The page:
Is Financial Exploitation a Problem in Nursing Homes?
Written by AskTheLawyers.com™
Written by AskTheLawyers.com™
If you reside in or have a loved one residing in a nursing home, it’s important to be on the lookout for any signs indicating abuse or neglect might be at play. Unfortunately, due to problems like understaffing and burnout, it is not uncommon for residents’ care and wellbeing to fall by the wayside. However, another less-discussed but equally prominent risk in nursing homes is financial abuse or exploitation. In fact, according to the Nursing Home Abuse Center, financial exploitation is the most common type of elder abuse, with estimates reaching nearly $3 billion in money exploited from older Americans each year.
Financial exploitation may be hard to recognize if you don’t know what to look for.
The following are common examples of financial exploitation that a nursing home resident may not notice right away or without the help of a loved one outside the facility:
- Forging resident signatures
- Tricking or coercing residents into signing legal or financial documents
- Cashing a resident’s check and taking all or part of the money
- Using technology to scam or trick elderly residents
- Misusing power of attorney or caregiver status
It’s important for family members to help keep an eye on their loved one’s finances inside a nursing home. If money seems to be inexplicably disappearing, this could indicate your loved one is being financially exploited, whether they know it or not. However, another common cause of financial exploitation occurs when a family member or caregiver misuses power of attorney; this type of financial abuse may occur in a nursing home or even a home-care environment with family members.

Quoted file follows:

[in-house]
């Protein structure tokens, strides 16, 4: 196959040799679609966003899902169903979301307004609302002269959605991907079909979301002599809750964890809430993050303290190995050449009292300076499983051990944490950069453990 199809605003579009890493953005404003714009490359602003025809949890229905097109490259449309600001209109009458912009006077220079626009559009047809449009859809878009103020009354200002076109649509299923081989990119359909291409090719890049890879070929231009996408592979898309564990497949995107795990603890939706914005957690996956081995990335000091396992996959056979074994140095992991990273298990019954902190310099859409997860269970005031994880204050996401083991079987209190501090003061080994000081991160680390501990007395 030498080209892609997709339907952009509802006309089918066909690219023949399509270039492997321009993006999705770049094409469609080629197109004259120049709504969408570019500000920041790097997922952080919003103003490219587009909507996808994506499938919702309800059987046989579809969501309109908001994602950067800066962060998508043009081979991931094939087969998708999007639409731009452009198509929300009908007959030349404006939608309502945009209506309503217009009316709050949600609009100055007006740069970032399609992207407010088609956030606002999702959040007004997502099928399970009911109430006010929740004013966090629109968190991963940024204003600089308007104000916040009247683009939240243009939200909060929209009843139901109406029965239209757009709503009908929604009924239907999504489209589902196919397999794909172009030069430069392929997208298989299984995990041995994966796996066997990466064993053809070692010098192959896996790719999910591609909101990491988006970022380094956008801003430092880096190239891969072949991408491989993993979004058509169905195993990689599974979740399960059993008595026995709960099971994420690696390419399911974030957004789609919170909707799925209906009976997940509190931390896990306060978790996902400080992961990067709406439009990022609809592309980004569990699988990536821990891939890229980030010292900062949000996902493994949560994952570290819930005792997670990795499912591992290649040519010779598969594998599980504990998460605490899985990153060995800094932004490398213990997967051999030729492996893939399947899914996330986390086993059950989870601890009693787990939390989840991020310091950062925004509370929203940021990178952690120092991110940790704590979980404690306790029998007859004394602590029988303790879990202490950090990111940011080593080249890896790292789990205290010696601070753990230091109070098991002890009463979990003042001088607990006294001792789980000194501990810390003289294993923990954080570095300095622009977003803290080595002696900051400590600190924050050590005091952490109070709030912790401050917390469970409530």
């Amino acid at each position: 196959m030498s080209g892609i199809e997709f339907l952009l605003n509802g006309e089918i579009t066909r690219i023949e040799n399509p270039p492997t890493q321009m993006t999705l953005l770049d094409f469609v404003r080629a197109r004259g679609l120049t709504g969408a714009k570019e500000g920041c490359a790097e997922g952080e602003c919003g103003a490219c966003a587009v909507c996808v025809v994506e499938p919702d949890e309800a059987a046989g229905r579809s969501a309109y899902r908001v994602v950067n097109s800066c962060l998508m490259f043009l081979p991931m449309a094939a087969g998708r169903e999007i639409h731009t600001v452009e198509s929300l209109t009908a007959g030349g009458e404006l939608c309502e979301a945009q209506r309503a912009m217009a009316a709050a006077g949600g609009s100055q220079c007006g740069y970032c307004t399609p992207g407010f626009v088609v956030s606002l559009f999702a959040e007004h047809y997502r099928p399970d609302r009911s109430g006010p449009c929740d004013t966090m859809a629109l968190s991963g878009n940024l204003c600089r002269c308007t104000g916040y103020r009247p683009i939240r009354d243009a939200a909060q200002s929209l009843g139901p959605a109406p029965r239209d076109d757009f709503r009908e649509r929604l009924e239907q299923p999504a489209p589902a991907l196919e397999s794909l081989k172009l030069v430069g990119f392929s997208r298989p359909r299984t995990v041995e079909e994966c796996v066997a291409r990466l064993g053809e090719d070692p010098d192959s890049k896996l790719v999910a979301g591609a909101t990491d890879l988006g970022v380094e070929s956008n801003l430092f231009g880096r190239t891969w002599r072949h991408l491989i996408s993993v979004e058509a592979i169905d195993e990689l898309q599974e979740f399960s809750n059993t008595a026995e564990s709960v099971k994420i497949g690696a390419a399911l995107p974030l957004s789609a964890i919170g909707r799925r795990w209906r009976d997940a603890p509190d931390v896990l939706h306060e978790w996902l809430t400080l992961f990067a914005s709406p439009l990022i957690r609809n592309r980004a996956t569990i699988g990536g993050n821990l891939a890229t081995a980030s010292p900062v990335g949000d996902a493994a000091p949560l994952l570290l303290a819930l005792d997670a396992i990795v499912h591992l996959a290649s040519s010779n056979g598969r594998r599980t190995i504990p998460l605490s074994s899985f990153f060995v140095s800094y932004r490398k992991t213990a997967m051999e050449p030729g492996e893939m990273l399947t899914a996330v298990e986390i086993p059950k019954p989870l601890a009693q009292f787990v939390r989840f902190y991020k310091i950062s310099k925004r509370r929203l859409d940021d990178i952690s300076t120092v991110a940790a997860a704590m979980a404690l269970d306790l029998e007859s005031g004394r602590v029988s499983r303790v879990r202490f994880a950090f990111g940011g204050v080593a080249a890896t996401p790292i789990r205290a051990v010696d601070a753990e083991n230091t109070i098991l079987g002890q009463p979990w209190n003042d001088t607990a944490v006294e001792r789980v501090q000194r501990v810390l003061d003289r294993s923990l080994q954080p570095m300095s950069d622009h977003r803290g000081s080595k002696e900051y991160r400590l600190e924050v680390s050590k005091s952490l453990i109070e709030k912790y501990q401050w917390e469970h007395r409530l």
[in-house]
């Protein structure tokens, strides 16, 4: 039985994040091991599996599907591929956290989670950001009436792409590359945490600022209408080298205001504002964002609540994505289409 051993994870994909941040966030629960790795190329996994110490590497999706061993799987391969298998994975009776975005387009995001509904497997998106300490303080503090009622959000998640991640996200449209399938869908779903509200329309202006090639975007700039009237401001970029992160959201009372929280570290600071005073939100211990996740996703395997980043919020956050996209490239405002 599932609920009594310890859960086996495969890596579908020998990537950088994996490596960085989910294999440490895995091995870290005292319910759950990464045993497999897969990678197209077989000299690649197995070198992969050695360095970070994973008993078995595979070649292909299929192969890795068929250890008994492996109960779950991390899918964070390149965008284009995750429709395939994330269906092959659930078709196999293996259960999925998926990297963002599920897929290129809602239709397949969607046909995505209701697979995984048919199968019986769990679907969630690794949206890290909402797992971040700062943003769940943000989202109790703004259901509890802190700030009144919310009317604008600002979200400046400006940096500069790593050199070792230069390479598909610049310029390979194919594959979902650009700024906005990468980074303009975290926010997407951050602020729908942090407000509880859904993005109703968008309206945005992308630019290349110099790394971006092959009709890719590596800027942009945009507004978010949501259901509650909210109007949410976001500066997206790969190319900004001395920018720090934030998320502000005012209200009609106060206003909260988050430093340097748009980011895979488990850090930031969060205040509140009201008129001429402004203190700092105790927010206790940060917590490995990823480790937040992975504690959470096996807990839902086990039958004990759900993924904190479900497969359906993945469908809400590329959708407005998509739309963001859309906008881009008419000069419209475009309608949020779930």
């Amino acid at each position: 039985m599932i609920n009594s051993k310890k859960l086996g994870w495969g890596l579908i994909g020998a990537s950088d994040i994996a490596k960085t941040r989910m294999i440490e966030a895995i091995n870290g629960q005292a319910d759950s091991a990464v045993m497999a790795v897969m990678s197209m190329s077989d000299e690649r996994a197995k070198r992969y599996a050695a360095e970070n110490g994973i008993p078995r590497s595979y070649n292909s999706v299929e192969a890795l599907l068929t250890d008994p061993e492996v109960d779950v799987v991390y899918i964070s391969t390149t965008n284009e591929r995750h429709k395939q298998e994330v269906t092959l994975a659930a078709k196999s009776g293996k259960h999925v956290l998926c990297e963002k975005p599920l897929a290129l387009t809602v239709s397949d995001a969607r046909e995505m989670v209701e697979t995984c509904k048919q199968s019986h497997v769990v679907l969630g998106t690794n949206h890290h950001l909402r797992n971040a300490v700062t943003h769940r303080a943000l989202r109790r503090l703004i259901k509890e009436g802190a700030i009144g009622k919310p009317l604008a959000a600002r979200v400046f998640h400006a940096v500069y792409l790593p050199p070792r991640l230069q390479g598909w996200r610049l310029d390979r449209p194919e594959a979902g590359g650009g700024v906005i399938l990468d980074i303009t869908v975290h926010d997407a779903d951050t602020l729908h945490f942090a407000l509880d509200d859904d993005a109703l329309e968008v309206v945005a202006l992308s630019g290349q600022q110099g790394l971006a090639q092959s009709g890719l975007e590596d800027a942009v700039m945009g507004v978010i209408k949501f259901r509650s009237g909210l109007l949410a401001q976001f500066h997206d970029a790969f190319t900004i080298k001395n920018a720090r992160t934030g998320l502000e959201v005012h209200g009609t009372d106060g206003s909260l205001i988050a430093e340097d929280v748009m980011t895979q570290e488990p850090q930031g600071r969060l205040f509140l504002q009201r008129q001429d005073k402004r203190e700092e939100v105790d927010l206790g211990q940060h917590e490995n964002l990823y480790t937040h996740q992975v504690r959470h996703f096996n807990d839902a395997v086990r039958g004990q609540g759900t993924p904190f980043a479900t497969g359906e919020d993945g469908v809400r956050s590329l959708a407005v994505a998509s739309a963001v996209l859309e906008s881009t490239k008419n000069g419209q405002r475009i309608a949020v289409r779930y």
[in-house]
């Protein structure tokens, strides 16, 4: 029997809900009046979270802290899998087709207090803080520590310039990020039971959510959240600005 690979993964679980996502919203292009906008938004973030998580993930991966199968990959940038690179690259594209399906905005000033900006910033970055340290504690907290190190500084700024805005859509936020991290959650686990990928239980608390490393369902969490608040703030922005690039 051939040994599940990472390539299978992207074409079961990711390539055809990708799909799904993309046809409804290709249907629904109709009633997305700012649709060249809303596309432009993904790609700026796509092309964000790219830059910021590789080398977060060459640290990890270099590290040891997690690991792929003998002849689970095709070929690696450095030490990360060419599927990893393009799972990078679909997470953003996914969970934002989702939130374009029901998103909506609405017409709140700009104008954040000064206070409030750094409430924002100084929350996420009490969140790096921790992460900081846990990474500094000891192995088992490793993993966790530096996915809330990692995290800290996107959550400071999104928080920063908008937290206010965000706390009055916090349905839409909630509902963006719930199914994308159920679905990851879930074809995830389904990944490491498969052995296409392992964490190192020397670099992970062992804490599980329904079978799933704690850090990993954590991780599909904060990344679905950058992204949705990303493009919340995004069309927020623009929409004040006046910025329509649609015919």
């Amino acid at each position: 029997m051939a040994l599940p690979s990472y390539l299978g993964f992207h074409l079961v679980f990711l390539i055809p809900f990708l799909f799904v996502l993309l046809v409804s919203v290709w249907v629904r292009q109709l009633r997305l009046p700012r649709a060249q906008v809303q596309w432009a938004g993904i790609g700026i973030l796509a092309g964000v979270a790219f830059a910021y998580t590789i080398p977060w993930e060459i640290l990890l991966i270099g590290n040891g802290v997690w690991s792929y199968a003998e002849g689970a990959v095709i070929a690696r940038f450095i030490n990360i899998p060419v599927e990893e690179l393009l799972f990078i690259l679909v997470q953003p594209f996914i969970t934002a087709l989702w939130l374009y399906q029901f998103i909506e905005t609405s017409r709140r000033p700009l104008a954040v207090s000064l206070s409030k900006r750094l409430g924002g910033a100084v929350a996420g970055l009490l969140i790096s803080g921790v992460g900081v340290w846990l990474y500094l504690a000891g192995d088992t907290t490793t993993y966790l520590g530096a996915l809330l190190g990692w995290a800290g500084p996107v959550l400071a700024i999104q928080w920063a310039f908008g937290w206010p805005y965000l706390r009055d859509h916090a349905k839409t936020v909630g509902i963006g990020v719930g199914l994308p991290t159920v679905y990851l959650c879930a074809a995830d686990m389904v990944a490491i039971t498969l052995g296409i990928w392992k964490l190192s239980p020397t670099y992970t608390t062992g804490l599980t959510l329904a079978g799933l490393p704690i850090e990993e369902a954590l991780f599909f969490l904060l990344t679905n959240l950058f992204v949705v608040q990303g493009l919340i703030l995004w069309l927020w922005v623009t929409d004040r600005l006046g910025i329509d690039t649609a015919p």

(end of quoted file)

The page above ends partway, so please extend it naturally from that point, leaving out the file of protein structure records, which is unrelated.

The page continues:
According to the Nursing Home Abuse Center, red flags that could indicate financial abuse include the following:
- Complaints of theft or not having enough money
- Unpaid bills
- Inconsistencies with financial accounts
- Missing checks, credit cards, or billing statements
- “Gifts” being given suddenly or frequently to nursing home staff
- Changes in behavior, particularly hoarding or hiding possessions
- Lack of personal items, such as those used for basic care and even medication
- Agitation around a particular staff member
If any of the above red flags show up, it’s important to do some investigating into your loved one’s finances. Talk to the nursing home administration to determine if they have any suspicions of their own. If this does not yield any results, or your concerns are not quickly and satisfactorily explained, the next step is to talk to a nursing home abuse attorney. Nursing home abuse attorneys know exactly what type of evidence to look for in financial exploitation cases and can conduct a swift and thorough investigation to determine how the money is disappearing, who is liable, as well as what kind of financial recovery can be made.
To learn more about financial exploitation in nursing homes, or for help investigating, reach out to a nursing home abuse attorney sooner rather than later.